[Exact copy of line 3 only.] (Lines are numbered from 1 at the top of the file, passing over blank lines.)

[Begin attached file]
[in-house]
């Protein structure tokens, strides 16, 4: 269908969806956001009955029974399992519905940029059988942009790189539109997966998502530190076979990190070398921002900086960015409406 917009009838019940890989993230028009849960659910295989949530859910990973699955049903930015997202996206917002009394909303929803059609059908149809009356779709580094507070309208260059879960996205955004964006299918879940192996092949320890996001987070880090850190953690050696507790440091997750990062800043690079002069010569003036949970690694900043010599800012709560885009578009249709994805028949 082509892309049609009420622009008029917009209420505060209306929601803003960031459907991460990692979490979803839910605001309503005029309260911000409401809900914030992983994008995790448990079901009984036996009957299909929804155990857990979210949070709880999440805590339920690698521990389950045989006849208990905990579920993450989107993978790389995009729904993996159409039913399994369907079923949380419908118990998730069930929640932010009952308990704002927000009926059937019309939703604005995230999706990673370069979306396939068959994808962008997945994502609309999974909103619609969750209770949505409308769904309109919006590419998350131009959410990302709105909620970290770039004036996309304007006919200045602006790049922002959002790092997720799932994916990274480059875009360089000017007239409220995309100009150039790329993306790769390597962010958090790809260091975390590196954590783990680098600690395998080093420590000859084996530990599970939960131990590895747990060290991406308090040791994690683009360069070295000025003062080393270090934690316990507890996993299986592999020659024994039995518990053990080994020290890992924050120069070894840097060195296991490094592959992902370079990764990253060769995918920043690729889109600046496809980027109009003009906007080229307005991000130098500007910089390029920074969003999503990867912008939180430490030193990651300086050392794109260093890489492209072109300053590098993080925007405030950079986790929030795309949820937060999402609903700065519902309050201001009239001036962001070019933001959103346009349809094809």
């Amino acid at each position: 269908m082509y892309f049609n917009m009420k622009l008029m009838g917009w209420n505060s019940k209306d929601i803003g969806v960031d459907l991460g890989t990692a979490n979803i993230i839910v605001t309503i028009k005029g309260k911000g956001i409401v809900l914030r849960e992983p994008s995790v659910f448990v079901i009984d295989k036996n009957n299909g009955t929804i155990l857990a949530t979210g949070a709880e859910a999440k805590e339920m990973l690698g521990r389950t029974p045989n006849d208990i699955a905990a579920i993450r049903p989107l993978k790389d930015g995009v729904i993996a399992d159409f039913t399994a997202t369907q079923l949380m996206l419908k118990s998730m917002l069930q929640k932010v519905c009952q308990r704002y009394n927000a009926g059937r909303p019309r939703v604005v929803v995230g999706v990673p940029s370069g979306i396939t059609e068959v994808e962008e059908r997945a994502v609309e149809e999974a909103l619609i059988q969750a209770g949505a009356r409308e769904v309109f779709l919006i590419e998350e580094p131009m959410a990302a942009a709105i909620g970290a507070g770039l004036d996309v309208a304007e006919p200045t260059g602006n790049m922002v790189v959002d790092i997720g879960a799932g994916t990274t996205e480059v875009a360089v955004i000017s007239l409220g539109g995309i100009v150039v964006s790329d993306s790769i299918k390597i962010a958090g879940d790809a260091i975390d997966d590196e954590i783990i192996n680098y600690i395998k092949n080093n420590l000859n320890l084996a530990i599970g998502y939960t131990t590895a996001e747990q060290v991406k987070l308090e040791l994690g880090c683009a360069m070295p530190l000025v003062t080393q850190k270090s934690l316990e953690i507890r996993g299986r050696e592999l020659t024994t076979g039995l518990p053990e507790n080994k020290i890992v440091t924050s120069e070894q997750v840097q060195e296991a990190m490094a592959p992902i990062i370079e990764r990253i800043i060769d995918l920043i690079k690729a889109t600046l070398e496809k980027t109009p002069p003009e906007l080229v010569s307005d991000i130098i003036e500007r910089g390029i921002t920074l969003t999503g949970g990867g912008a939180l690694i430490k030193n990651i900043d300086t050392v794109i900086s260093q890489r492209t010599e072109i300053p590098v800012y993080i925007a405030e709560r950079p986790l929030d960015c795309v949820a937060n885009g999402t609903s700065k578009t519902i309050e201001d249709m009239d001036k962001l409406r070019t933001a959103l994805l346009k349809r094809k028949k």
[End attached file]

């Amino acid at each position: 269908m082509y892309f049609n917009m009420k622009l008029m009838g917009w209420n505060s019940k209306d929601i803003g969806v960031d459907l991460g890989t990692a979490n979803i993230i839910v605001t309503i028009k005029g309260k911000g956001i409401v809900l914030r849960e992983p994008s995790v659910f448990v079901i009984d295989k036996n009957n299909g009955t929804i155990l857990a949530t979210g949070a709880e859910a999440k805590e339920m990973l690698g521990r389950t029974p045989n006849d208990i699955a905990a579920i993450r049903p989107l993978k790389d930015g995009v729904i993996a399992d159409f039913t399994a997202t369907q079923l949380m996206l419908k118990s998730m917002l069930q929640k932010v519905c009952q308990r704002y009394n927000a009926g059937r909303p019309r939703v604005v929803v995230g999706v990673p940029s370069g979306i396939t059609e068959v994808e962008e059908r997945a994502v609309e149809e999974a909103l619609i059988q969750a209770g949505a009356r409308e769904v309109f779709l919006i590419e998350e580094p131009m959410a990302a942009a709105i909620g970290a507070g770039l004036d996309v309208a304007e006919p200045t260059g602006n790049m922002v790189v959002d790092i997720g879960a799932g994916t990274t996205e480059v875009a360089v955004i000017s007239l409220g539109g995309i100009v150039v964006s790329d993306s790769i299918k390597i962010a958090g879940d790809a260091i975390d997966d590196e954590i783990i192996n680098y600690i395998k092949n080093n420590l000859n320890l084996a530990i599970g998502y939960t131990t590895a996001e747990q060290v991406k987070l308090e040791l994690g880090c683009a360069m070295p530190l000025v003062t080393q850190k270090s934690l316990e953690i507890r996993g299986r050696e592999l020659t024994t076979g039995l518990p053990e507790n080994k020290i890992v440091t924050s120069e070894q997750v840097q060195e296991a990190m490094a592959p992902i990062i370079e990764r990253i800043i060769d995918l920043i690079k690729a889109t600046l070398e496809k980027t109009p002069p003009e906007l080229v010569s307005d991000i130098i003036e500007r910089g390029i921002t920074l969003t999503g949970g990867g912008a939180l690694i430490k030193n990651i900043d300086t050392v794109i900086s260093q890489r492209t010599e072109i300053p590098v800012y993080i925007a405030e709560r950079p986790l929030d960015c795309v949820a937060n885009g999402t609903s700065k578009t519902i309050e201001d249709m009239d001036k962001l409406r070019t933001a959103l994805l346009k349809r094809k028949k």